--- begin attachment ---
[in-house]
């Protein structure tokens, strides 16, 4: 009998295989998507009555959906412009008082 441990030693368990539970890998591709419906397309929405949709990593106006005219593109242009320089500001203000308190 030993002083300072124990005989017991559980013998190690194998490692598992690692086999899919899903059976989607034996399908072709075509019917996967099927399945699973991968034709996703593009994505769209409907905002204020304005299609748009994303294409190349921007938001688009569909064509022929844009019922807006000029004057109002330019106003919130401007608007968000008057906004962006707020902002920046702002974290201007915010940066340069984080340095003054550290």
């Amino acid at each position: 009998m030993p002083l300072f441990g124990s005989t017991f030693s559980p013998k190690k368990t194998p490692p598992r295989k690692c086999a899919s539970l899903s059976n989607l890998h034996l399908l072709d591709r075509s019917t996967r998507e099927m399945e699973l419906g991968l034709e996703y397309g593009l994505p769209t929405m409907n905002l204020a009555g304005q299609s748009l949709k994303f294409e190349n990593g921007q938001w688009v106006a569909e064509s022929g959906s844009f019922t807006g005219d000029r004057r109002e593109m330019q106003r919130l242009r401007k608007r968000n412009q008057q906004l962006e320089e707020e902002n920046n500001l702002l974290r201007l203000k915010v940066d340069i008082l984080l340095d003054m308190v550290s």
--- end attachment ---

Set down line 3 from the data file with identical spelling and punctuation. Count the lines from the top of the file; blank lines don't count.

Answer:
């Amino acid at each position: 009998m030993p002083l300072f441990g124990s005989t017991f030693s559980p013998k190690k368990t194998p490692p598992r295989k690692c086999a899919s539970l899903s059976n989607l890998h034996l399908l072709d591709r075509s019917t996967r998507e099927m399945e699973l419906g991968l034709e996703y397309g593009l994505p769209t929405m409907n905002l204020a009555g304005q299609s748009l949709k994303f294409e190349n990593g921007q938001w688009v106006a569909e064509s022929g959906s844009f019922t807006g005219d000029r004057r109002e593109m330019q106003r919130l242009r401007k608007r968000n412009q008057q906004l962006e320089e707020e902002n920046n500001l702002l974290r201007l203000k915010v940066d340069i008082l984080l340095d003054m308190v550290s």